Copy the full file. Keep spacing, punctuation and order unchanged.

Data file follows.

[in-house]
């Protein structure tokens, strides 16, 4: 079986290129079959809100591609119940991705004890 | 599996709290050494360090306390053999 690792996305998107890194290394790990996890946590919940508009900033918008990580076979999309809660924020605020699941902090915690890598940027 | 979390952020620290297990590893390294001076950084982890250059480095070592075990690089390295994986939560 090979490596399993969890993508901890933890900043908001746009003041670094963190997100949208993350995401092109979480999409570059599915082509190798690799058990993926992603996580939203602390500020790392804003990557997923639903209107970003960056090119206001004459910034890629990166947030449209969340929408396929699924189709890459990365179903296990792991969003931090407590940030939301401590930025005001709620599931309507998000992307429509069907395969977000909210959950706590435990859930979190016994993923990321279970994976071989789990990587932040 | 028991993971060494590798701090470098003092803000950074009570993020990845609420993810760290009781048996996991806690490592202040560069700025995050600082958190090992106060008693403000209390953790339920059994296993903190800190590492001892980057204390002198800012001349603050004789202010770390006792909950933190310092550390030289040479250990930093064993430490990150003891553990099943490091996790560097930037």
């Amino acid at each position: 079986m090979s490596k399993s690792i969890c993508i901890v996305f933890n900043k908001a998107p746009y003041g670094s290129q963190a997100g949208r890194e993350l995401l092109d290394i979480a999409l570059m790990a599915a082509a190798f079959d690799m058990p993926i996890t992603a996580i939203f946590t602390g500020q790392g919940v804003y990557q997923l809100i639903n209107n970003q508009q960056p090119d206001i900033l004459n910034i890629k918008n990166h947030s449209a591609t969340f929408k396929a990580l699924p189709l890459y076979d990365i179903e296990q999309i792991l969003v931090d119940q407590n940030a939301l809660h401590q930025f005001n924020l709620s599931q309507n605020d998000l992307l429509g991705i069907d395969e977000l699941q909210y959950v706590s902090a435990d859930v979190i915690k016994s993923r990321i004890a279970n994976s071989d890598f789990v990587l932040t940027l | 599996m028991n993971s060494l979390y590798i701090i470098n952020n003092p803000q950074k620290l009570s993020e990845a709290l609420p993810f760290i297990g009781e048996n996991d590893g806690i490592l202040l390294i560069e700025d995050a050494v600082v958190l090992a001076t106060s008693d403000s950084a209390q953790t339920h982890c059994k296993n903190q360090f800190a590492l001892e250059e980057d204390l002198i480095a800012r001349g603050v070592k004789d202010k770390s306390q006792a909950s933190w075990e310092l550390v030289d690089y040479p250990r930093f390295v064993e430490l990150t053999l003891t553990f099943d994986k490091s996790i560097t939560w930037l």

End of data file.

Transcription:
[in-house]
């Protein structure tokens, strides 16, 4: 079986290129079959809100591609119940991705004890 | 599996709290050494360090306390053999 690792996305998107890194290394790990996890946590919940508009900033918008990580076979999309809660924020605020699941902090915690890598940027 | 979390952020620290297990590893390294001076950084982890250059480095070592075990690089390295994986939560 090979490596399993969890993508901890933890900043908001746009003041670094963190997100949208993350995401092109979480999409570059599915082509190798690799058990993926992603996580939203602390500020790392804003990557997923639903209107970003960056090119206001004459910034890629990166947030449209969340929408396929699924189709890459990365179903296990792991969003931090407590940030939301401590930025005001709620599931309507998000992307429509069907395969977000909210959950706590435990859930979190016994993923990321279970994976071989789990990587932040 | 028991993971060494590798701090470098003092803000950074009570993020990845609420993810760290009781048996996991806690490592202040560069700025995050600082958190090992106060008693403000209390953790339920059994296993903190800190590492001892980057204390002198800012001349603050004789202010770390006792909950933190310092550390030289040479250990930093064993430490990150003891553990099943490091996790560097930037």
């Amino acid at each position: 079986m090979s490596k399993s690792i969890c993508i901890v996305f933890n900043k908001a998107p746009y003041g670094s290129q963190a997100g949208r890194e993350l995401l092109d290394i979480a999409l570059m790990a599915a082509a190798f079959d690799m058990p993926i996890t992603a996580i939203f946590t602390g500020q790392g919940v804003y990557q997923l809100i639903n209107n970003q508009q960056p090119d206001i900033l004459n910034i890629k918008n990166h947030s449209a591609t969340f929408k396929a990580l699924p189709l890459y076979d990365i179903e296990q999309i792991l969003v931090d119940q407590n940030a939301l809660h401590q930025f005001n924020l709620s599931q309507n605020d998000l992307l429509g991705i069907d395969e977000l699941q909210y959950v706590s902090a435990d859930v979190i915690k016994s993923r990321i004890a279970n994976s071989d890598f789990v990587l932040t940027l | 599996m028991n993971s060494l979390y590798i701090i470098n952020n003092p803000q950074k620290l009570s993020e990845a709290l609420p993810f760290i297990g009781e048996n996991d590893g806690i490592l202040l390294i560069e700025d995050a050494v600082v958190l090992a001076t106060s008693d403000s950084a209390q953790t339920h982890c059994k296993n903190q360090f800190a590492l001892e250059e980057d204390l002198i480095a800012r001349g603050v070592k004789d202010k770390s306390q006792a909950s933190w075990e310092l550390v030289d690089y040479p250990r930093f390295v064993e430490l990150t053999l003891t553990f099943d994986k490091s996790i560097t939560w930037l």